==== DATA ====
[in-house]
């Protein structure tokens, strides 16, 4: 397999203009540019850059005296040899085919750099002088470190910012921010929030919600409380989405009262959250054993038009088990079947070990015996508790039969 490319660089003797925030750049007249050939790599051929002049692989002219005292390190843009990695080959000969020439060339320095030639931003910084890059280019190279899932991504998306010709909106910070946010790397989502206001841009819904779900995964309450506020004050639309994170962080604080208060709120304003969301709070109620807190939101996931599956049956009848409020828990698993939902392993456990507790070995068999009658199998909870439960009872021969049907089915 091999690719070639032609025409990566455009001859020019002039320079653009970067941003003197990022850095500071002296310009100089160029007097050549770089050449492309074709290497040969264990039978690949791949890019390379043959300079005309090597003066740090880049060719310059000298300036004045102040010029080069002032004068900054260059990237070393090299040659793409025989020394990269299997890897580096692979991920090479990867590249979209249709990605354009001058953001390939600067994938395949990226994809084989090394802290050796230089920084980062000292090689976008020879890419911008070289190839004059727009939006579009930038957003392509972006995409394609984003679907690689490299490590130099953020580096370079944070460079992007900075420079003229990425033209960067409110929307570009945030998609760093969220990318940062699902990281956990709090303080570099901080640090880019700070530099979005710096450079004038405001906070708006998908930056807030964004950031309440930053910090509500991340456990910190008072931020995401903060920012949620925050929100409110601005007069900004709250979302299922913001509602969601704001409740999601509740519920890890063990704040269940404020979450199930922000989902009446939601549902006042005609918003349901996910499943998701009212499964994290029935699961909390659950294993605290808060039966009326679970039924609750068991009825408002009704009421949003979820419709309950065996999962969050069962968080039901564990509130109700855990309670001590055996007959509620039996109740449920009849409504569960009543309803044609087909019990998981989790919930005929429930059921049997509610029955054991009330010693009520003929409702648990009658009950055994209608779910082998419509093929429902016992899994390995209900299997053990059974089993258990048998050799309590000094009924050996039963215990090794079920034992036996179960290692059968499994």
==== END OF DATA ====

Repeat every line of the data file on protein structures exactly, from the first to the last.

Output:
[in-house]
């Protein structure tokens, strides 16, 4: 397999203009540019850059005296040899085919750099002088470190910012921010929030919600409380989405009262959250054993038009088990079947070990015996508790039969 490319660089003797925030750049007249050939790599051929002049692989002219005292390190843009990695080959000969020439060339320095030639931003910084890059280019190279899932991504998306010709909106910070946010790397989502206001841009819904779900995964309450506020004050639309994170962080604080208060709120304003969301709070109620807190939101996931599956049956009848409020828990698993939902392993456990507790070995068999009658199998909870439960009872021969049907089915 091999690719070639032609025409990566455009001859020019002039320079653009970067941003003197990022850095500071002296310009100089160029007097050549770089050449492309074709290497040969264990039978690949791949890019390379043959300079005309090597003066740090880049060719310059000298300036004045102040010029080069002032004068900054260059990237070393090299040659793409025989020394990269299997890897580096692979991920090479990867590249979209249709990605354009001058953001390939600067994938395949990226994809084989090394802290050796230089920084980062000292090689976008020879890419911008070289190839004059727009939006579009930038957003392509972006995409394609984003679907690689490299490590130099953020580096370079944070460079992007900075420079003229990425033209960067409110929307570009945030998609760093969220990318940062699902990281956990709090303080570099901080640090880019700070530099979005710096450079004038405001906070708006998908930056807030964004950031309440930053910090509500991340456990910190008072931020995401903060920012949620925050929100409110601005007069900004709250979302299922913001509602969601704001409740999601509740519920890890063990704040269940404020979450199930922000989902009446939601549902006042005609918003349901996910499943998701009212499964994290029935699961909390659950294993605290808060039966009326679970039924609750068991009825408002009704009421949003979820419709309950065996999962969050069962968080039901564990509130109700855990309670001590055996007959509620039996109740449920009849409504569960009543309803044609087909019990998981989790919930005929429930059921049997509610029955054991009330010693009520003929409702648990009658009950055994209608779910082998419509093929429902016992899994390995209900299997053990059974089993258990048998050799309590000094009924050996039963215990090794079920034992036996179960290692059968499994």